A Rant About Resin

A Rant About Resin
A drippy freshly completed resin 3D print [Source: Fabbaloo]

Resin 3D printers produce amazing output, but why do they have to be so messy?

While most desktop 3D printer setups use filament-based 3D printers, there are an increasing number of resin-based alternatives that are making their way into workshops around the world.

This is due to two factors: resin 3D printers typically produce far better output, as the resolution is greater; and the costs of such equipment have dramatically dropped, now about the same price as filament-based equipment.

Resin Toxicity

With an increasing number of people using resin equipment, the flaws in their design are becoming more well known. In particular the toxicity of the resin is far too often treated too lightly by operators.

Most photopolymer resins are actually quite toxic until they are solidified during light exposure. In their liquid form they can be absorbed by the skin, and thus enter the body. Normally nothing much happens until a critical amount is absorbed, and then the body provokes nasty reactions, and sometimes individuals become incredibly sensitive to resin exposure.

It’s advised to wear PPE when operating these devices, and that includes nitrile gloves, sleeves, safety glasses, etc. These hopefully will prevent directly exposure to the harmful liquid resins.

3D Printer Resin Mess

Toxic 3D printer resin pooling on a work surface [Source: Fabbaloo]

However, avoiding exposure is made far more complex by the design of many resin 3D printers. They are, in almost all cases, incredibly messy devices. It’s nearly impossible to avoid sloshing resin on top of surfaces near the device unless you are extremely careful.

Quite a few resin 3D printer setups will eventually be coated with resin. It will be on the sides of the machine. It will be on the table the machine sits on. It will be on the tools used with the machine. It will be on the machine’s control panel and buttons.

Drips forming on the bottom of a 3D print [Source: Fabbaloo]

Here’s a typical example of a common machine design that almost always results in a spill. Normally a completed 3D print is left hanging upside down in the build chamber. It’s still wet with liquid resin that was adjacent to the solid portions in the tank during printing.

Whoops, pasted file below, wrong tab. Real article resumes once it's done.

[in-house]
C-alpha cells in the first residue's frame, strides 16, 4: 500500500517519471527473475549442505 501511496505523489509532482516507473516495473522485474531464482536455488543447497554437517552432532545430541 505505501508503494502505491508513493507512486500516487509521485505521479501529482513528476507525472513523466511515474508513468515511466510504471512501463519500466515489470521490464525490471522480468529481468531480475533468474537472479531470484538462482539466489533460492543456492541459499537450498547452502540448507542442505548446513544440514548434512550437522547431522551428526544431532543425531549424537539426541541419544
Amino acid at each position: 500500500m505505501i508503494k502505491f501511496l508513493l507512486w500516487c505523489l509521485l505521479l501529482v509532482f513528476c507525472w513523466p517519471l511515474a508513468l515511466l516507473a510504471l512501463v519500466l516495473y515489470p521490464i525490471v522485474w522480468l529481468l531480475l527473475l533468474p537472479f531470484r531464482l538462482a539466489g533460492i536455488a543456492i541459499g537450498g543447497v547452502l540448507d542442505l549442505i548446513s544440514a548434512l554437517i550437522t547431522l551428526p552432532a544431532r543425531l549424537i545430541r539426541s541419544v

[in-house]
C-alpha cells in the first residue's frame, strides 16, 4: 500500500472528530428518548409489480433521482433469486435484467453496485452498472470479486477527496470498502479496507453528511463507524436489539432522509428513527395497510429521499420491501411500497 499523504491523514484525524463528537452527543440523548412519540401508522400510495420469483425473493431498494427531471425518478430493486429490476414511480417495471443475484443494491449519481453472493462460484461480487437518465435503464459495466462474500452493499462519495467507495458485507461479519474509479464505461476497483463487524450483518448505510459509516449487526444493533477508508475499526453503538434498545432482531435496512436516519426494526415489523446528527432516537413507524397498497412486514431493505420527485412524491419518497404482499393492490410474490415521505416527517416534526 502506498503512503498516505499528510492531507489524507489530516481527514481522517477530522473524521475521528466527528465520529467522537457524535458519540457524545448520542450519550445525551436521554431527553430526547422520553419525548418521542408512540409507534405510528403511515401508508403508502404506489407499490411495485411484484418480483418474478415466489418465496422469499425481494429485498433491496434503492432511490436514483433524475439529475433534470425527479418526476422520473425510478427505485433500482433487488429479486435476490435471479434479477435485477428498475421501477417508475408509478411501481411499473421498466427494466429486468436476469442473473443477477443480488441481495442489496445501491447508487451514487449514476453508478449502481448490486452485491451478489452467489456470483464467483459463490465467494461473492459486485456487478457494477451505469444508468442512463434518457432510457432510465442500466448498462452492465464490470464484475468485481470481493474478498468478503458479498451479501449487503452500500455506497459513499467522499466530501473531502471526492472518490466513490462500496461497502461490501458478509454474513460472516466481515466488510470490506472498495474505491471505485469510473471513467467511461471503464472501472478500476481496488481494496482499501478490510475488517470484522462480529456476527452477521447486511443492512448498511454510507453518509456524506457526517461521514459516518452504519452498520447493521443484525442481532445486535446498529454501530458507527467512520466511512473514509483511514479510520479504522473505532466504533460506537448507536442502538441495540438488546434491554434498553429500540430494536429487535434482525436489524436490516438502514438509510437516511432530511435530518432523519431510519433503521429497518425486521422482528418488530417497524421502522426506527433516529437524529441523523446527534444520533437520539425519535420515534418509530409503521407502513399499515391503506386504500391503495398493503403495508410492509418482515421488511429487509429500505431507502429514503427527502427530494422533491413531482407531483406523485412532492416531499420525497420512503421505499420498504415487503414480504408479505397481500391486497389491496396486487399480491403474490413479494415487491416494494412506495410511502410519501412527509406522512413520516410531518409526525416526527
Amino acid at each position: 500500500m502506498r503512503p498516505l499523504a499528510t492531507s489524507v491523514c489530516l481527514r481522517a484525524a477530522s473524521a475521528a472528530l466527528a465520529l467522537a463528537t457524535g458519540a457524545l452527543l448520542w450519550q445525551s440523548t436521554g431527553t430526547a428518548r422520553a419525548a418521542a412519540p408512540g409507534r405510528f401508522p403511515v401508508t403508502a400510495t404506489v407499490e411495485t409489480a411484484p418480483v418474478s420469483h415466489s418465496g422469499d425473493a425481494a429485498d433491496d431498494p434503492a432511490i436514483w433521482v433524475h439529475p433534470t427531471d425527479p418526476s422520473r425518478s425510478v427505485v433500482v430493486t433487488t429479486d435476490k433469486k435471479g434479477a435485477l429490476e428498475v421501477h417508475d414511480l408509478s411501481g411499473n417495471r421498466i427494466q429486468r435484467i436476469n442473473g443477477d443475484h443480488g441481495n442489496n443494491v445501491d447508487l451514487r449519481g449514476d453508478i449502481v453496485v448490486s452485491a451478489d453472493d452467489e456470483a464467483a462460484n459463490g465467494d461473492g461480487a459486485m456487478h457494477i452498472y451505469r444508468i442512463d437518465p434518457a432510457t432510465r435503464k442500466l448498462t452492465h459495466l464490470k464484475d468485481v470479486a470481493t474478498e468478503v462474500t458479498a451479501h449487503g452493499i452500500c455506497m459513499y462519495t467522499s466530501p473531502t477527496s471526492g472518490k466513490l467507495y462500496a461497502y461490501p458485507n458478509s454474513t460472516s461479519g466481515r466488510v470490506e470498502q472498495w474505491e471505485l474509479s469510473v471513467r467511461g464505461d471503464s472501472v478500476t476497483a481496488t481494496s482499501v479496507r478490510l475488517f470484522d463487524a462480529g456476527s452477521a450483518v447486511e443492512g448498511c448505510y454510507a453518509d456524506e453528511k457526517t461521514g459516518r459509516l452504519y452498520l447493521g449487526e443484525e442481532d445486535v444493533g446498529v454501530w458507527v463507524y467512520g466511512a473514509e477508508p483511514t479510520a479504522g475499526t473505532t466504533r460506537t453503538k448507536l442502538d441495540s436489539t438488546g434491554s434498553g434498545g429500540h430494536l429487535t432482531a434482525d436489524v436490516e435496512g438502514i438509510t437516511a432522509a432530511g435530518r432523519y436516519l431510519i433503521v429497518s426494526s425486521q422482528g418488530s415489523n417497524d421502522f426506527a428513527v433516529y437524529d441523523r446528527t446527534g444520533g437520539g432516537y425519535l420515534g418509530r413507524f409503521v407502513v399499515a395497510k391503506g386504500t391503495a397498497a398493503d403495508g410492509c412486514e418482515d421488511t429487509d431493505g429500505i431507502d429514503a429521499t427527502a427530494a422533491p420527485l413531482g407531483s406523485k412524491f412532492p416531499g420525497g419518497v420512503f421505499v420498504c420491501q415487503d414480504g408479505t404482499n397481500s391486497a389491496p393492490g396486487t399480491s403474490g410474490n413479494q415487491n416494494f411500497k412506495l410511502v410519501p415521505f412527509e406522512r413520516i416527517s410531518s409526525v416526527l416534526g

Toxic 3D printer resin collecting on the top of a build platform [Source: Fabbaloo]

After the print completed, much of this liquid resin will naturally drip off into the tank below. That’s good, but there are almost always surfaces that capture liquid resin in a way that prevents dripping down. This could be a flat surface, or some geometry of the print.

In most cases, this includes the build platform itself, which is repeatedly submerged in the liquid resin during printing.

The problem is that when the platform is detached for post-processing, it is invariably tipped, and this allows new drips to form and fall where they may. They could drip on the machine, table, or even you. Personally, I try to hold the platform extremely level until I get it over to the post-processing stand, where resin is allowed to slop out.

Dusty toxic 3D printer resin slime coating a 3D printer [Source: Fabbaloo]

But not everyone does this, and you end up with drips everywhere. These drips remain toxic and don’t really dry out. Over time they get smeared around and form a layer of toxic slime on many surfaces. Eventually you’ll have to clean your work area with IPA and in extreme cases use UV exposure to solidify some of the mess to render it non-toxic.

Post-processing activities involve handling a print wet with either resin or resin-infested IPA, and this ends up on gloves, tools, surfaces and other places. There’s just no way around this.

Hand tool coated in toxic 3D printer resin [Source: Fabbaloo]

Changing resin is also problematic, in that you must very carefully remove the tank and tip/pour the unused resin back into its bottle. Surprisingly, most resin tanks are not designed for pouring and thus mess results. A few tanks these days now have a small indentation to assist pouring, but this is hardly sufficient.

Reducing Resin Mess on 3D Printers

I believe a great deal of this mess could be avoided by designing these now-inexpensive devices in a better way.

Why don’t we design build platforms to not collect resin? Could they be designed to have higher sides to keep resin from collecting? I think they could.

Could resin tanks be made with large, built-in funnel structures to allow for easy and safe resin removal? Why not?

We can buy machines to wash and cure resin prints, but what about the stage before then, when wet prints must be pried off the build platform? Could we not have a device that holds the platform securely and catches both the loosened print and wet resin at the same time?

I think there are many opportunities to improve the basics of resin 3D print operation.

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